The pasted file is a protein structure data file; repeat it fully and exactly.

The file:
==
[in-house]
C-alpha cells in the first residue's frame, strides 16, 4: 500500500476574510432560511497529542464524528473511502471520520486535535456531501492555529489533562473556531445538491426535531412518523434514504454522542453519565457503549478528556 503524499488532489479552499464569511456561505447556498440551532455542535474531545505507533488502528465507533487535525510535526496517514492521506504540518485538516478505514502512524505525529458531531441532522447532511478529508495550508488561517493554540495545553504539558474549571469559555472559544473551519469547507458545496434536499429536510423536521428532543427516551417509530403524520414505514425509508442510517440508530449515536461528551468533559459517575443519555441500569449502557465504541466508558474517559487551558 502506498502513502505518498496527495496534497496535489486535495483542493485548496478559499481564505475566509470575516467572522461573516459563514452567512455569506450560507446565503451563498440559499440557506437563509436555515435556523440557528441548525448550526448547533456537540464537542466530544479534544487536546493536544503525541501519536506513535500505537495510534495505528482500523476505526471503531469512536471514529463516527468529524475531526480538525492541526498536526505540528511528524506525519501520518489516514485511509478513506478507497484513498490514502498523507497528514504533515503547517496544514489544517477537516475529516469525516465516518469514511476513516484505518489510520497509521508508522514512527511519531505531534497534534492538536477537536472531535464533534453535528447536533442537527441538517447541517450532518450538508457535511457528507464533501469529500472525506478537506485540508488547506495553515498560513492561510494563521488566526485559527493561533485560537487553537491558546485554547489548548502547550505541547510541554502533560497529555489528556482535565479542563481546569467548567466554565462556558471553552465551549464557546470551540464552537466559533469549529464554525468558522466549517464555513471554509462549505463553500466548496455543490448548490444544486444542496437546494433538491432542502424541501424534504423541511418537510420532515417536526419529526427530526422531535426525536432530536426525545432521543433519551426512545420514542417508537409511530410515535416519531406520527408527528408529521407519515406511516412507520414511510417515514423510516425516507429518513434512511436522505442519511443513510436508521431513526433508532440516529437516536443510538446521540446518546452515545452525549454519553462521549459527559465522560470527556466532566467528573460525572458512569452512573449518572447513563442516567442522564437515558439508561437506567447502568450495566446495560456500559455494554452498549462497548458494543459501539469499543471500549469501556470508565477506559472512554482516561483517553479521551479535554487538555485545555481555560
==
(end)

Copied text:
[in-house]
C-alpha cells in the first residue's frame, strides 16, 4: 500500500476574510432560511497529542464524528473511502471520520486535535456531501492555529489533562473556531445538491426535531412518523434514504454522542453519565457503549478528556 503524499488532489479552499464569511456561505447556498440551532455542535474531545505507533488502528465507533487535525510535526496517514492521506504540518485538516478505514502512524505525529458531531441532522447532511478529508495550508488561517493554540495545553504539558474549571469559555472559544473551519469547507458545496434536499429536510423536521428532543427516551417509530403524520414505514425509508442510517440508530449515536461528551468533559459517575443519555441500569449502557465504541466508558474517559487551558 502506498502513502505518498496527495496534497496535489486535495483542493485548496478559499481564505475566509470575516467572522461573516459563514452567512455569506450560507446565503451563498440559499440557506437563509436555515435556523440557528441548525448550526448547533456537540464537542466530544479534544487536546493536544503525541501519536506513535500505537495510534495505528482500523476505526471503531469512536471514529463516527468529524475531526480538525492541526498536526505540528511528524506525519501520518489516514485511509478513506478507497484513498490514502498523507497528514504533515503547517496544514489544517477537516475529516469525516465516518469514511476513516484505518489510520497509521508508522514512527511519531505531534497534534492538536477537536472531535464533534453535528447536533442537527441538517447541517450532518450538508457535511457528507464533501469529500472525506478537506485540508488547506495553515498560513492561510494563521488566526485559527493561533485560537487553537491558546485554547489548548502547550505541547510541554502533560497529555489528556482535565479542563481546569467548567466554565462556558471553552465551549464557546470551540464552537466559533469549529464554525468558522466549517464555513471554509462549505463553500466548496455543490448548490444544486444542496437546494433538491432542502424541501424534504423541511418537510420532515417536526419529526427530526422531535426525536432530536426525545432521543433519551426512545420514542417508537409511530410515535416519531406520527408527528408529521407519515406511516412507520414511510417515514423510516425516507429518513434512511436522505442519511443513510436508521431513526433508532440516529437516536443510538446521540446518546452515545452525549454519553462521549459527559465522560470527556466532566467528573460525572458512569452512573449518572447513563442516567442522564437515558439508561437506567447502568450495566446495560456500559455494554452498549462497548458494543459501539469499543471500549469501556470508565477506559472512554482516561483517553479521551479535554487538555485545555481555560